Gregory Curci can look at a piece of cast metal and read the craftsman’s skill like an archeologist brushing away the sand from a long-forgotten artifact. Deep in the lines and imperfections of a piece of solid iron weighing thousands of pounds, he sees the hands of the maker.

“You can see what almost look like brush marks, it’s like they dug the mold out of the sand,” said Curci, running his hand across the 1,500-pound yoke of the bell that once hung in the spire of the Memorial Church. “Someone put every one of these brush strokes in this casting. A modern casting would look like it came out of a machine. This looks like someone made it by hand and sculpted it out of clay.”

Boston artist Gregory Curci was given the task of restoring and preserving a piece of Harvard history that weighs in at nearly 4 tons and was created in London in 1926, the same year Queen Elizabeth II was born. The bell that once called students to Morning Prayers each morning, to classes, and rang across the yard to mark occasions of celebration and sorrow, is now on display on the west portico of the Memorial Church following an extensive restoration.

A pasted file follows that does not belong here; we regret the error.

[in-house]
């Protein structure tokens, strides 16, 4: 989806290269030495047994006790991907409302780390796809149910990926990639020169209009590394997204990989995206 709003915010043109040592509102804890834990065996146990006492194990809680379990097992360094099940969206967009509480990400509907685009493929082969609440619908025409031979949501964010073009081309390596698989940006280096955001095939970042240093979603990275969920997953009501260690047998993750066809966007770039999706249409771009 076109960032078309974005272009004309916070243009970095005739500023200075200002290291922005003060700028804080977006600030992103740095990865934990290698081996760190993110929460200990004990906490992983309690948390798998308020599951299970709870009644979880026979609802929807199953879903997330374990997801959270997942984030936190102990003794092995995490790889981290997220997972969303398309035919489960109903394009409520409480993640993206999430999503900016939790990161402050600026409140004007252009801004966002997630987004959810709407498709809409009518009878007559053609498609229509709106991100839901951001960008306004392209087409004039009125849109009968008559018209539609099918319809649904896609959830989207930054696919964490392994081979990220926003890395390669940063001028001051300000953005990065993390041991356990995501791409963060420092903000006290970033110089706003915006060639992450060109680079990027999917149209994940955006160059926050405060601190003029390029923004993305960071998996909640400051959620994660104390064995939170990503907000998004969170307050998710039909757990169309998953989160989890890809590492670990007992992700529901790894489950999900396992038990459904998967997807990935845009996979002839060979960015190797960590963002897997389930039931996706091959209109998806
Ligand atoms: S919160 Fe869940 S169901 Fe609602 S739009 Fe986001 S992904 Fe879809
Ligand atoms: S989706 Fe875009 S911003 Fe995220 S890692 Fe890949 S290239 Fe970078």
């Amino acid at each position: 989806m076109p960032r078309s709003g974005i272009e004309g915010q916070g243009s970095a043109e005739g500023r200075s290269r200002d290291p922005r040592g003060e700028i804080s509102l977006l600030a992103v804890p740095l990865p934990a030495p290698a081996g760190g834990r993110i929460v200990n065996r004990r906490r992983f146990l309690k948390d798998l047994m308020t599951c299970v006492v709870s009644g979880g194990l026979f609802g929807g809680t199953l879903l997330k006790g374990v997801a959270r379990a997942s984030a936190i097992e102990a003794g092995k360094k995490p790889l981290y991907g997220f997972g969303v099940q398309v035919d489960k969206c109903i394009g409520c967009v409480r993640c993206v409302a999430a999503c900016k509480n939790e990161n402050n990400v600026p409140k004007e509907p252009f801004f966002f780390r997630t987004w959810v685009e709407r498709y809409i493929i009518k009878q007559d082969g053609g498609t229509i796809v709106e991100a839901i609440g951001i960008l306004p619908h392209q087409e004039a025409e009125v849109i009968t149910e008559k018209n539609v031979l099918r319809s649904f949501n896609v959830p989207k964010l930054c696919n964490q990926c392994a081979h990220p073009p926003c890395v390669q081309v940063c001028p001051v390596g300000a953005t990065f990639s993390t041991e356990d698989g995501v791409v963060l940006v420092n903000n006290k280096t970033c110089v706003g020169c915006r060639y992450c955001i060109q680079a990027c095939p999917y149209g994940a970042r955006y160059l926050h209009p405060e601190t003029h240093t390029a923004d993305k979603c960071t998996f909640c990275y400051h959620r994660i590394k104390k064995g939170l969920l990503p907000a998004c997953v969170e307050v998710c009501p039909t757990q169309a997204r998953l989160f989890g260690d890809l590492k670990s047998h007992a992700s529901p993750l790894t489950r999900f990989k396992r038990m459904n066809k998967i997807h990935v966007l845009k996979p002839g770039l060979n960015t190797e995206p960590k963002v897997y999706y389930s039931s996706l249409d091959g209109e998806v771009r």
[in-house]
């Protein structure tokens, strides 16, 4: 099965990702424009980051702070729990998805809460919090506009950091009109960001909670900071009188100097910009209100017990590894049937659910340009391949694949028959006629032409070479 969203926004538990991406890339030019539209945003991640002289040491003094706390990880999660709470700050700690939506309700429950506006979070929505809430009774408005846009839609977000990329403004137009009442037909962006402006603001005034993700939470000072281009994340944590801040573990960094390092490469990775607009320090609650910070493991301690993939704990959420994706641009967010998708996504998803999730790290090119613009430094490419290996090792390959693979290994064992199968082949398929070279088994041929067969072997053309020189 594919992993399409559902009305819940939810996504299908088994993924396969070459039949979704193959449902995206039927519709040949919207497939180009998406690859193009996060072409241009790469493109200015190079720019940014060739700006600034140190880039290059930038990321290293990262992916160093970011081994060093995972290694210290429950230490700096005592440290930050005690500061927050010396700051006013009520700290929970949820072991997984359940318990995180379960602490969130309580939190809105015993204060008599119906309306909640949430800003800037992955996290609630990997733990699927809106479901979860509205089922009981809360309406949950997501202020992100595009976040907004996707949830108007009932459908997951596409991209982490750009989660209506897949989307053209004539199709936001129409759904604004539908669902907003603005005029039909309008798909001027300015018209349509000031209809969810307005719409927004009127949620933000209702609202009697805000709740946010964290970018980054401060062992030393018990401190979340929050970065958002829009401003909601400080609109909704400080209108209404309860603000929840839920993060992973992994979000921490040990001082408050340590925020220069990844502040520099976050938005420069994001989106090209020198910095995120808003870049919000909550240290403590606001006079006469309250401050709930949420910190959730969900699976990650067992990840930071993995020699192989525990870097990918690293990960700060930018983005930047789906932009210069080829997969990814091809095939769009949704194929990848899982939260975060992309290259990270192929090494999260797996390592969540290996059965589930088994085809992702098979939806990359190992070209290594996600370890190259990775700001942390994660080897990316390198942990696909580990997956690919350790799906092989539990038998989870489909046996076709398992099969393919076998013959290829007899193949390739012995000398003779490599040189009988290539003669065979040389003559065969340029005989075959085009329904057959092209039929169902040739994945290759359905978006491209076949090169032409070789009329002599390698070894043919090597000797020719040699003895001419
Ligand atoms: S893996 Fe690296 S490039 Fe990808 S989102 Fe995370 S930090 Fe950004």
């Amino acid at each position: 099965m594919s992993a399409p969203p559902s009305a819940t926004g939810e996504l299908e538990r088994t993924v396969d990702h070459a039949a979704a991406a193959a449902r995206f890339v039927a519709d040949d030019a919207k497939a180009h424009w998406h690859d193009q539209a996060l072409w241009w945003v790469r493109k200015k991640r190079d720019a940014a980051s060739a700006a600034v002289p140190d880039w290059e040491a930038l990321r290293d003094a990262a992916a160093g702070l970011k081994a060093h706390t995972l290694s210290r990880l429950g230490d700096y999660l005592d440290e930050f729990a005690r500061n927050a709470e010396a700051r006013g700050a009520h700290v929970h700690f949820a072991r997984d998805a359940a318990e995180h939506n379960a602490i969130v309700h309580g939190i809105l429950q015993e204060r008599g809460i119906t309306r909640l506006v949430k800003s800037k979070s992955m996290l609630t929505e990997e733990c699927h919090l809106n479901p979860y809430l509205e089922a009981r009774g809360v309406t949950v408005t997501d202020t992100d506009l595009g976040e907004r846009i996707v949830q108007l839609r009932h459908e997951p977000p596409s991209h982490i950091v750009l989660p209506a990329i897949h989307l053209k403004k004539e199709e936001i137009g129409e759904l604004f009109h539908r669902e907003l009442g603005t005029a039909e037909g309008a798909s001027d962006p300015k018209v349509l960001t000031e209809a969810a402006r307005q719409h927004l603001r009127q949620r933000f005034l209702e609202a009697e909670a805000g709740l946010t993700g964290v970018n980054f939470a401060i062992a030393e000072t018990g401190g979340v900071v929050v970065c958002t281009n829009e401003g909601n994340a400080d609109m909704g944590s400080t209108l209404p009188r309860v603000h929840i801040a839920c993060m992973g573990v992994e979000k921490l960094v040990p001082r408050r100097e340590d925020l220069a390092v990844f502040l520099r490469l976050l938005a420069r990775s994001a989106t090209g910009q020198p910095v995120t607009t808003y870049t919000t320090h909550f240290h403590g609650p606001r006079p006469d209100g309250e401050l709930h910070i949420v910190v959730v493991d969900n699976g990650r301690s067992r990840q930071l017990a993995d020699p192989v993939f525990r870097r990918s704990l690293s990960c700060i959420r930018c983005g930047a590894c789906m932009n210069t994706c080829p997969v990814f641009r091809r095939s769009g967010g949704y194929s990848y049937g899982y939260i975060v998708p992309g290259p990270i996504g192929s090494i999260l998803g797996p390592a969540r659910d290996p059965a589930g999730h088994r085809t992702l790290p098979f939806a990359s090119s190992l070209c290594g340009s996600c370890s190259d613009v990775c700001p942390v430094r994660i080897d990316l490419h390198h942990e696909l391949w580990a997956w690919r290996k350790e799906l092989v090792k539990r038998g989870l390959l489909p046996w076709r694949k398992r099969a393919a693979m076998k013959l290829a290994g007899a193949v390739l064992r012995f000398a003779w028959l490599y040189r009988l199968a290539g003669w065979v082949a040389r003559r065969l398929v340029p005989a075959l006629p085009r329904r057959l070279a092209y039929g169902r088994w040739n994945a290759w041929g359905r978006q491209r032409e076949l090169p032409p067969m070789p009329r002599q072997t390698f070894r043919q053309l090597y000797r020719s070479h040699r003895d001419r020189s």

The bell will be dedicated at a ceremony following Morning Prayers Friday, April 21, as part of a weekend of events celebrating the reopening of the church following an eight-month renovation project.

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